Thursday, June 9, 2011

Frocks and Frets

When I was 3 years old, my mom took me to the candy store in our town and told me I could choose one thing. ANY one thing. This store was, like, the Maine version of Charlie and the Chocolate Factory, with gigantic chocolate moose heads galore, delicious, mouth watering chocolate covered blueberries, those gummy coke bottles that now disgust me but seemed so yummy when I was young, saltwater taffy, etc. (I worked there as a teenager so I know their selection pretty well. Lotta accidents involving chocolate dropped on the floor happened while I was their employee.)

When I couldn't decide right away, my mom told me I had two minutes to make up my mind.

At the end of the two minutes, she took me out of the store. I was kicking and screaming, and I did not have any candy. The candy store lady remembers the incident to this day.

I wish I could say my decision-making skills have improved in the past 29 years, but really, I can't say that they have. Most of my life decisions I've made pretty much by playing some version of eeny-meeny-miney-moe, and even minor decisions sometimes paralyze me.

For instance, I've been shopping recently for a dress to wear as bridesmaid at my sister's wedding in August. I'm the only bridesmaid, so I have full authorization to pick whatever dress I want -- any color, style, etc. I went shopping a couple of weeks ago, and found two dresses that I liked: one cost $240 and was on final sale; the other cost $125 and could be returned for a full refund.

I was able to narrow it down to the two dresses, no problem. But that's where I became totally stuck. So, I did the logical thing and took pictures of myself in both dresses, bought the dress that was cheaper and returnable, and then sent the photos to everyone I know to ask their advice.

Turns out that everyone was on pretty much the same page. They all liked the more expensive dress (which I'll call #2), NOT the one pictured to the right that I had bought (#1). My friends Miami Nice and Ms. B both voted for #2. My mentor at school ooohed over the first dress, until she saw the second one and liked it much better. My mom sent the following cryptic email regarding dress #1: "Hi Heathen,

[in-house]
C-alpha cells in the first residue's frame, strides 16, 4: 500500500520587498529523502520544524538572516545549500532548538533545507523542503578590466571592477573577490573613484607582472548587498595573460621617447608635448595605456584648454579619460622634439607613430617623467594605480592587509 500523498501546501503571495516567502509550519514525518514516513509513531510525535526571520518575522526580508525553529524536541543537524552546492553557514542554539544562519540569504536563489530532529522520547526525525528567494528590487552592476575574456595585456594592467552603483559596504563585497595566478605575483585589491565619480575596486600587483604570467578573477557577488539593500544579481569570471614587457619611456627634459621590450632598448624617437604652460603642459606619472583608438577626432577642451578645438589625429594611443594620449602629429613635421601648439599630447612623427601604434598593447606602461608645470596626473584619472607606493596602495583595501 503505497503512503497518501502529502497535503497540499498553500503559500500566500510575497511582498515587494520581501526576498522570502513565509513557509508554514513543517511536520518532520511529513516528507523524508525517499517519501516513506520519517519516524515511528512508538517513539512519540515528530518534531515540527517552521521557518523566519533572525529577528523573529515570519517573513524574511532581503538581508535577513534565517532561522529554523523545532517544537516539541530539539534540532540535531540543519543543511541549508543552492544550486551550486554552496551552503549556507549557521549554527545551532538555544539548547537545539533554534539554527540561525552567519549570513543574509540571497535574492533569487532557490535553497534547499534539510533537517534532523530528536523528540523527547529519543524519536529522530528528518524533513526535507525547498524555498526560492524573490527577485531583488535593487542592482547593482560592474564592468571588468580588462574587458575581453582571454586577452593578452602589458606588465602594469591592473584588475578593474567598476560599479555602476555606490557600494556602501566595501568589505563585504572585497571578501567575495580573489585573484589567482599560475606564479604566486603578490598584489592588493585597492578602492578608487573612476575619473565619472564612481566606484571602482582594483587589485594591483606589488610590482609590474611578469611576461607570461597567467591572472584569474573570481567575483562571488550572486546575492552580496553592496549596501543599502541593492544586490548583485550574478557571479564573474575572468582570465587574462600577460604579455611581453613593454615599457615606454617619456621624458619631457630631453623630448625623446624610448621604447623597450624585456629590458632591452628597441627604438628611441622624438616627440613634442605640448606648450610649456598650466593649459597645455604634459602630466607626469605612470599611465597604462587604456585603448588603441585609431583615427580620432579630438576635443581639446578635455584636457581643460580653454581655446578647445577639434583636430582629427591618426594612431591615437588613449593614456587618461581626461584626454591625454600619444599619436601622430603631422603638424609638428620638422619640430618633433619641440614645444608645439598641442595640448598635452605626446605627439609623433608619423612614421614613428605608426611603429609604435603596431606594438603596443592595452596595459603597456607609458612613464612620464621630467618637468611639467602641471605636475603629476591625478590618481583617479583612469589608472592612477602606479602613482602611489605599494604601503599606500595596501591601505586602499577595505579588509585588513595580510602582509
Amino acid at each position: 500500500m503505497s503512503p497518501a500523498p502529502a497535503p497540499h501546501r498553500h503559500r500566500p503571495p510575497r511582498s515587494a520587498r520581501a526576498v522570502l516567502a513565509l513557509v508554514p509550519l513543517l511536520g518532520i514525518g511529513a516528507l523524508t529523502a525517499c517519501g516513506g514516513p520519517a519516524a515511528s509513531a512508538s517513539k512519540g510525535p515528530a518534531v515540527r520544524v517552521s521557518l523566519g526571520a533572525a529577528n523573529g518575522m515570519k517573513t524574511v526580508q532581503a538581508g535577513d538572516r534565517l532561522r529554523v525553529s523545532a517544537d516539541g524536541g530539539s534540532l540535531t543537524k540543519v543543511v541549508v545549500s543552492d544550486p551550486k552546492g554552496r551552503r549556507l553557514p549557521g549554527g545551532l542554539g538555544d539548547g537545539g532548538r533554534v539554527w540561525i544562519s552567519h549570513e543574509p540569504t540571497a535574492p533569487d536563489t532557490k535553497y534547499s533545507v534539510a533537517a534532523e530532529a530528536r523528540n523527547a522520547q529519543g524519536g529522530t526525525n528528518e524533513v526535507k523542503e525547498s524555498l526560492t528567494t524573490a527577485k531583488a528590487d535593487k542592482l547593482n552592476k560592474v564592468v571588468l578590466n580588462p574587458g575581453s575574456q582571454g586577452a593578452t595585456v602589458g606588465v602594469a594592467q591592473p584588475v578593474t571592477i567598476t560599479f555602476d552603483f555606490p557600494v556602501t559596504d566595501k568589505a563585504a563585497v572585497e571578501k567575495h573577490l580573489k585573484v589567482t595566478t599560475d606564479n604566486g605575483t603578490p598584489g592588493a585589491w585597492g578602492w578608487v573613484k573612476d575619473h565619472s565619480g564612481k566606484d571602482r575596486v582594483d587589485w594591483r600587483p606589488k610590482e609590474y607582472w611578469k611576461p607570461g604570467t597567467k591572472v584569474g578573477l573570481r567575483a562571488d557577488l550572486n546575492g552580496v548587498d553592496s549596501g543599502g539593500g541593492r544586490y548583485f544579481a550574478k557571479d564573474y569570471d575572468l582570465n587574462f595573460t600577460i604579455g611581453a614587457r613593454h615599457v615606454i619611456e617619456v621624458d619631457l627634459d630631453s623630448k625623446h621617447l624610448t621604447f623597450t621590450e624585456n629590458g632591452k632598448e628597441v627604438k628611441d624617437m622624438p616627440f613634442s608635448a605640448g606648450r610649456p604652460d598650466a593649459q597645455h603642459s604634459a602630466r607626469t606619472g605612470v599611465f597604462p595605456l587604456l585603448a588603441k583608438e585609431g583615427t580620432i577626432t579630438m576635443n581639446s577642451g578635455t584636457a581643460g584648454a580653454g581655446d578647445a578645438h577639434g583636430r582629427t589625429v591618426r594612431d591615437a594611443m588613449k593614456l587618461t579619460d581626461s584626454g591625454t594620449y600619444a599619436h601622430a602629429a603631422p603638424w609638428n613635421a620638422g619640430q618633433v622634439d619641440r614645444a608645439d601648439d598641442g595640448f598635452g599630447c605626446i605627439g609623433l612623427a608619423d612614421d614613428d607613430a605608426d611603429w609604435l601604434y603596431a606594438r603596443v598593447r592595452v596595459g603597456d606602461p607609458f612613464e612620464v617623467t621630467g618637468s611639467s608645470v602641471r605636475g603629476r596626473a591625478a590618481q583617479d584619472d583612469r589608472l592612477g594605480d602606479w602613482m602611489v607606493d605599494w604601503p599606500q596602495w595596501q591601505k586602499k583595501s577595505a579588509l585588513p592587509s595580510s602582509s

I like this dress so so. It is very short and I think I prefer one color.
Love, Mom."

There was just one exception... MY SISTER. The bride. The one who I'd be wearing the dress for. She liked dress #1, and wasn't crazy about #2. At this point, I should have just asked myself which one *I* liked better, but I was so divorced from my own perceptions that I had no idea. I threw caution to the wind and spent $240 on the second dress, figuring that it would probably look better on me if 99% of my friends preferred it.

Dreamy is moving in in a couple of weeks for the summer, until his September move to New York, another major life decision that I've worried about at times (not as big a decision as what dress to wear to my sister's wedding, of course!). He will be the third boyfriend I've moved in with, if you count my temporary stints at my ex-boyfriend l'Artista's. We have talked a lot about how we both want things to work out between us, but we are also very different, and there are plenty of times that I worry that things won't work out and that I'm being naive by hoping that they will. And then I worry that if I'm worried after 9 months things are definitely doomed. While Dreamy seems very well-adjusted on the surface, underneath he's got some heavy baggage that he doesn't readily show. I made a joke the other night about how he seems like an open book, but actually he's an open book written with invisible ink; Dreamy thought it was very apt. But when I think about my own baggage that Dreamy has been so kind about, and how much I care about him, and how wonderful it is that he's able to talk about his baggage with me, I feel very lucky and hopeful.

Sometimes I wish I had a life coach who would tell me what to do, which dress will make me look best, whether Dreamy is a hopeless cause, what I should do with my career, even what I should eat for breakfast (sometimes I sit and stare at the choices for a good ten minutes). Since I don't have one, I guess I'll just rely on my imperfect instincts and maybe a few rounds of eeny meeny miney moe, hope that I look okay at my sister's wedding, and that the fact that Dreamy really loves me and wants to make things work is enough. Because, as I learned from my mother when I was three, it's better to make a decision than to stay on the fence. People who stay on the fence end up with nothing.

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